Litter picking

Litter is a growing problem with an estimated 25 million tonnes per year dropped in Britain alone. 

This amount of litter is an eyesore spoiling the environment as well as being a potential hazard to adults, children and pets. Most places of worship will clear litter around the premises perhaps as part of routine maintenance however many will also organise community litter picking around the wider area. This places employees and volunteers at risk of exposure to hazards.

People undertaking litter picks should always use the following items:

  • litter pickers to avoid direct contact with litter and repetitive bending. Your council can often supply them, or you can purchase your own;
  • gloves to minimise contact with any noxious or dangerous materials;
  • suitable clothing and footwear; and
  • reflective hi-visibility waistcoats to clearly highlight people to traffic and pedestrians.
  • glass – remove using a litter picker or a brush and shovel, avoiding contact by hand, and dispose of in a sturdy container;
  • drug related litter/ hypodermics – these should not be moved. Note the location and report to your supervisor for specialist removal;
  • unknown materials and fly tipping – items that are possibly dangerous such as unknown liquids in containers, building materials or asbestos should not be moved. Report to your supervisor for specialist removal. If there is a large amount of fly tipping you should notify your local council.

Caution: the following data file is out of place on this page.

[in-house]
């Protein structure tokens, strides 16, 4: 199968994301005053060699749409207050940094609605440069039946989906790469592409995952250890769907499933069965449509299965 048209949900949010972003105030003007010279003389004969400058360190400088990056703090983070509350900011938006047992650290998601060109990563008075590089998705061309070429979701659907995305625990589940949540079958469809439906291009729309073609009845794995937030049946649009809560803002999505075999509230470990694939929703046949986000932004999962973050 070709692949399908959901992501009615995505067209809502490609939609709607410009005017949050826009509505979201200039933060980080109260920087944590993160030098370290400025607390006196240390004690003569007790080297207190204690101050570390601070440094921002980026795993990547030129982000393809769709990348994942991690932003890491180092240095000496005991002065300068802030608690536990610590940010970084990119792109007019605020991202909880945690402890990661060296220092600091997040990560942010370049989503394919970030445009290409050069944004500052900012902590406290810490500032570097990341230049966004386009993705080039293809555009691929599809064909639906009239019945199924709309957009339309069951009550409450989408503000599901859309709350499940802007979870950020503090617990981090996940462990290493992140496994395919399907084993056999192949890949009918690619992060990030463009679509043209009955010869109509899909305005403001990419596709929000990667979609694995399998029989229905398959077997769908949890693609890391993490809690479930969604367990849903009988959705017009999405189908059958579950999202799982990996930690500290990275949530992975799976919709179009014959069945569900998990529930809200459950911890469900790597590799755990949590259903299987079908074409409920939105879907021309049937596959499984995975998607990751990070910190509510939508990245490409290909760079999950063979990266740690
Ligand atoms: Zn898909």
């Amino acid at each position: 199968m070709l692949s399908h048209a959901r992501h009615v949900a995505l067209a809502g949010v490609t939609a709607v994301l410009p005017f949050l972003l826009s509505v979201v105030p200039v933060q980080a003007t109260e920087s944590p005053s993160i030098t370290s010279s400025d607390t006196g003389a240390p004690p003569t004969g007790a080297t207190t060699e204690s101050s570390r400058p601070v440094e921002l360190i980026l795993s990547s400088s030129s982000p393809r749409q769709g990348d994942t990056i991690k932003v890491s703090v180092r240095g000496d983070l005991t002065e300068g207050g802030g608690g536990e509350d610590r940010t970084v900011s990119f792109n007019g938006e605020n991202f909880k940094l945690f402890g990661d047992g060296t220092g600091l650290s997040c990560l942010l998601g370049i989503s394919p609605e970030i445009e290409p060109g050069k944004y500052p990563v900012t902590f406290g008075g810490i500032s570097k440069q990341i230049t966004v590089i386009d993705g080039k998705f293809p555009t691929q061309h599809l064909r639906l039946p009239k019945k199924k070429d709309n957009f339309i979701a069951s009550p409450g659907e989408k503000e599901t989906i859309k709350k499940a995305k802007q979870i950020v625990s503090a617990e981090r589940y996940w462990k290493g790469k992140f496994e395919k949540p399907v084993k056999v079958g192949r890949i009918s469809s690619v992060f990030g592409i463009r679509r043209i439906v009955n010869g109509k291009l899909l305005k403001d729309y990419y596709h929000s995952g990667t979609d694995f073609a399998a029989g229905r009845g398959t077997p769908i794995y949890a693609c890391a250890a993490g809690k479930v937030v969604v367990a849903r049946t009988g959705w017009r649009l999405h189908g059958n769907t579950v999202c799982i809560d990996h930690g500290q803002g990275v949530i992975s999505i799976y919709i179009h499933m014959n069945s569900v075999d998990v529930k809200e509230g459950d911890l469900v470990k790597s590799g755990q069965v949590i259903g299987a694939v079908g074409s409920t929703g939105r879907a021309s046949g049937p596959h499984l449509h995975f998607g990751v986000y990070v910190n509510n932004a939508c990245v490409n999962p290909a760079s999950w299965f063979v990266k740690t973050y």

• An inspection should take place before work starts, to determine an agreed safe working area. A risk assessment should be carried out to establish the risks and to identify and note other possible hazards.
  • Roadside litter picking should only be carried out where there are wide verges or pavements which are suitable for pedestrians and undertaken whilst facing oncoming traffic.
  • High visibility waistcoats to be worn.
  • This should only take place in clear daylight.
  • People should not attempt to clear litter from a carriageway.
  • Avoid reaching into hedges or undergrowth in such a way as to expose the face, eyes and skin to scratches from thorns or branches. If an item of litter cannot be safely reached with a litter picker, leave it and report its location to your supervisor. Avoid working close to rivers or on steep slopes, as there is an increased risk of slips and falls. When working close to ditches, avoid reaching into the ditch to remove litter, unless it can be safely reached with a litter picker.
  • Be mindful of wildlife. In the springtime avoid disturbing animals and birds that may be nesting.
  • Do not enter an area, or attempt to litter pick an area, where works are restricted, are already taking place (for example road works) or where the public do not have a right to entry.

People should be made aware of the risk of injury by carrying bags of collected litter and attempting to lift and carry heavy materials. To avoid injury, the following basic principles of manual handling should be applied:

  • Use litter pickers to prevent constant bending and stretching.
  • Make sure an item is safe to handle with no sharp edges or noxious contents.
  • Decide if an item can be safely moved either by one or two people.
  • Only try to move an item if this can be done so without straining.
  • When lifting an item, bend the legs and keep the back straight.